The boys must go head to head in a contest to see who will claim the hand of the sought after Viola. Stan is the lady’s favourite, yet Ollie wins the challenge and intends to claim his prize until Finlayson gives Stan an idea of how to cheat and ultimately come away victorious. The cunning plan is basically murder. Stan tells Ollie that to claim his lover he must spot her from off the edge of a cliff. Whilst Ollie is looking for his new mate, Stan closes his eyes and gives Ollie a kick up the backside, in an attempt to push him over the cliff edge to his doom. However, Little Twinkle Star’s kick is pathetic and Ollie spins around, now wise to the deadly ruse. He approaches menacingly, ready to wreak his revenge, until a mountain goat sprints up and butts Ollie off the cliff, much to Stan’s delight.
In addition to the main cast, the film also has small yet arguably unrecognisable roles for extras such as Tiny Sandford, Leo Willis, and Dorothy Coburn as well as Fay Lanphier and Budd Fine.
According to Randy Skretvedt, the film was shot in Moapa, Nevada, which is 60 miles northeast of Las Vegas. Vegas in 1927 was nothing much more than a water stop for the railroads running between Los Angeles and New Mexico, the first casinos not arriving until the early 1930s, as a form of entertainment for the male labourers, who were employed building the Boulder Dam (later renamed Hoover Dam). The whole area was wild and rugged and Moapa was chosen for this reason. Babe Hardy would have been familiar with this area, as he had co-starred in a Roach western called ‘No Man’s Law‘ just a few months earlier and which was shot about 20 miles from Moapa on land actually owned by Roach. To get there, the studio team, including the boys, James Finlayson, Viola Richard and Hal Roach himself had to travel by train from Los Angeles.
Recourse to the available trade papers of the day suggests that the film was received positively, with this enthusiastic review written by Chester J. Smith for Motion Picture News, February 11th 1928:
“A rather unusual comedy away from the usual stereotyped stuff, is this latest Hal Roach effort. It goes back to the stone age with cave women and giants dominating the action, and as a result it develops some very passable humor.
James Finlayson, Oliver Hardy, Stan Laurel, Viola Richard, Fay Lamphier and Dorothy Coburn head a splendid cast under the direction of Frank Butler and they get all the fun possible out of the two reels. The action is fast and furious and there are some unusually funny situations developed.
The theme deals with the edicts of the stone age with cave women, giants and aesthetes, and the power of brain over brawn, which triumphs largely by the aid of a goat of tremendous butting proclivities. It is all very unique as these comedies go and should prove a good attraction because it is far removed from the usual run of comedies.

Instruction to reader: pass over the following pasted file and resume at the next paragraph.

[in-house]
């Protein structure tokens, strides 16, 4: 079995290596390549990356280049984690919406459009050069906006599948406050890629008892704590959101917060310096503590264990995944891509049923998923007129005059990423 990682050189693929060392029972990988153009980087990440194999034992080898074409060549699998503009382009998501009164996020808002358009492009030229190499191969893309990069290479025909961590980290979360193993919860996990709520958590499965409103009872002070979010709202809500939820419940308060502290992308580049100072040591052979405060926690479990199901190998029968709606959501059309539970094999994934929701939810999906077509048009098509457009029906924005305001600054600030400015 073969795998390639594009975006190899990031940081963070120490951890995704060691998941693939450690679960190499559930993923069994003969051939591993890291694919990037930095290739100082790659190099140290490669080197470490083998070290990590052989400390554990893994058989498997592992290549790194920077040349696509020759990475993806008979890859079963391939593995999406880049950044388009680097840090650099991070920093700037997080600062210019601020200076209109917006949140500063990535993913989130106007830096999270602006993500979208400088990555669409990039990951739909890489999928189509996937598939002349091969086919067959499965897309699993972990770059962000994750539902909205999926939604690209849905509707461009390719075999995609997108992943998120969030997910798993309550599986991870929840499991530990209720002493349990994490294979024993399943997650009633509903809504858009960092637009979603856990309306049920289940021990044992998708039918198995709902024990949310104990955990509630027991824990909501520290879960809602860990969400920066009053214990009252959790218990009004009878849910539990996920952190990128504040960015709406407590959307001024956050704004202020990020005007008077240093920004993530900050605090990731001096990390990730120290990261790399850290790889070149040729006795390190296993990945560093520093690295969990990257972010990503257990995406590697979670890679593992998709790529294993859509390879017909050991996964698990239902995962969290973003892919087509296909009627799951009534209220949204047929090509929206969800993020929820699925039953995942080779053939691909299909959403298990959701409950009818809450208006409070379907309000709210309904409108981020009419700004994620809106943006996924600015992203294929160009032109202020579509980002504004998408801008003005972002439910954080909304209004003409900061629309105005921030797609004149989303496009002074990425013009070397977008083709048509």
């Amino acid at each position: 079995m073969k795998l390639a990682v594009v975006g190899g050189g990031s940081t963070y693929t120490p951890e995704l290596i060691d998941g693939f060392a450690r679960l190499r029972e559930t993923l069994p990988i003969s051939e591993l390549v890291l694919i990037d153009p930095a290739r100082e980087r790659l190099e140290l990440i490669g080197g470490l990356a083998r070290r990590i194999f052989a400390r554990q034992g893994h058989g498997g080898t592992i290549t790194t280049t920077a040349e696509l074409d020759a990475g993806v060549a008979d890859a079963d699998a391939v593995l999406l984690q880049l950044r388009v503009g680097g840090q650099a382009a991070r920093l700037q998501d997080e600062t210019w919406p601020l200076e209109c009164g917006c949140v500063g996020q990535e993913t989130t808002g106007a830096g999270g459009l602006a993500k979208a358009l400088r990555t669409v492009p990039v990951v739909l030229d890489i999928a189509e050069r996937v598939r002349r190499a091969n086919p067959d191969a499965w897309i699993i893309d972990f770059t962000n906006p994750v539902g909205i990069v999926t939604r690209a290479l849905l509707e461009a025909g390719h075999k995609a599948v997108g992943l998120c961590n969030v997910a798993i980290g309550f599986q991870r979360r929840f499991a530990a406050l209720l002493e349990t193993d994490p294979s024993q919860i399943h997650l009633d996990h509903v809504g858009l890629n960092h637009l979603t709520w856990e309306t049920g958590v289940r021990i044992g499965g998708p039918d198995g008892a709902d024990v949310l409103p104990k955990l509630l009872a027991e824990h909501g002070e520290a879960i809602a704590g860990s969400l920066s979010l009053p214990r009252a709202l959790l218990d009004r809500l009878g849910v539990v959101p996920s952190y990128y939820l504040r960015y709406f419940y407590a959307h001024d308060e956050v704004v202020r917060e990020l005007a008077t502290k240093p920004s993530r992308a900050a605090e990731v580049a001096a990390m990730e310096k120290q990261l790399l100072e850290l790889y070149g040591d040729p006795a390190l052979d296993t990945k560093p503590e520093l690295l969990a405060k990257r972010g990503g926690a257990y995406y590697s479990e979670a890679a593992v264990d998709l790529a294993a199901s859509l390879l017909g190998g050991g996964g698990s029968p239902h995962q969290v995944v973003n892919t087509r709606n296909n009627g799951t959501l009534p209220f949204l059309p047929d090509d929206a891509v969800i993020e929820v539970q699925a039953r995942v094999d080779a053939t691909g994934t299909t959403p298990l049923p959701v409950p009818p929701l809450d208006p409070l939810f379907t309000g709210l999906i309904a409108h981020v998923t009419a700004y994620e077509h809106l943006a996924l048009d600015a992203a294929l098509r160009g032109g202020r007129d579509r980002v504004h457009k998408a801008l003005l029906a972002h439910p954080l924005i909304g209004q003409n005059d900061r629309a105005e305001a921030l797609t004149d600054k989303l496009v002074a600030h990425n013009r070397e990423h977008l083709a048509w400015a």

Stan Laurel who has always been among the leaders in the short comedy field does some exceptionally good work in this one and is ably assisted in the many humorous complications and situations which arise by the other members of the cast. Fay Lamphier also contributes a full measure of the comedy element.”
It’s interesting to note the order with which Mr. Smith lists the actors, with James Finlayson mentioned first, followed by Babe and then Stan. It certainly seems to illustrate that there was no sense of a Laurel and Hardy team emerging at this point, even in the wake of Do Detectives Think? and it also illustrates how much of a leading player Finlayson was, to be listed first even though his part in the film was fairly minor.
Away from the studios, the two actors were having very different experiences domestically. The previous year (1926) and with the help of producer Joe Rock, Stan had finally managed to untangle himself from a very prolonged and unhappy relationship with his ex. stage partner Mae Dahlberg and now, in 1927, he was happily married to Lois Neilson and they were expecting their first child together. The baby arrived in December of that same year and was named Lois after her mother.
Conversely, Babe Hardy was not faring so well. He’d been married to Myrtle Lee Reeves since 1921, but things were not easy in the Hardy household. His relationship with his wife was starting to deteriorate due to her problems with alcohol. Despite his love for Myrtle and his attempts to care for her amidst her addiction and at great financial and emotional cost to himself, they would eventually divorce in 1933.
Overall, ‘Flying Elephants‘ is a real oddment. There are a number of amusing gags and the boys display some recognisable mannerisms. Hardy, despite playing the role of a brutish giant, shows glimpses of the ‘Ollie’ character that would soon become recognised around the world, such as his genteel daintiness and subtle expressions and in my opinion, he puts in a show-stealing performance here. Stan, on the other hand, skips and dances his way through most of the film and he does actually appear to be enjoying himself. His performance is indeed amusing, but frustratingly he’s so away from the ‘Stanley‘ character that he’d been successfully developing up to this point.
I think it’s fair to say that the sight of a group of Elephants flying through the sky would be fantastically memorable, sadly the same cannot be said of this movie.
Did you enjoy Flying Elephants? Do you think I’m being too critical or am I on the money? Share your thoughts below and join in the Laurel & Hardy discussion.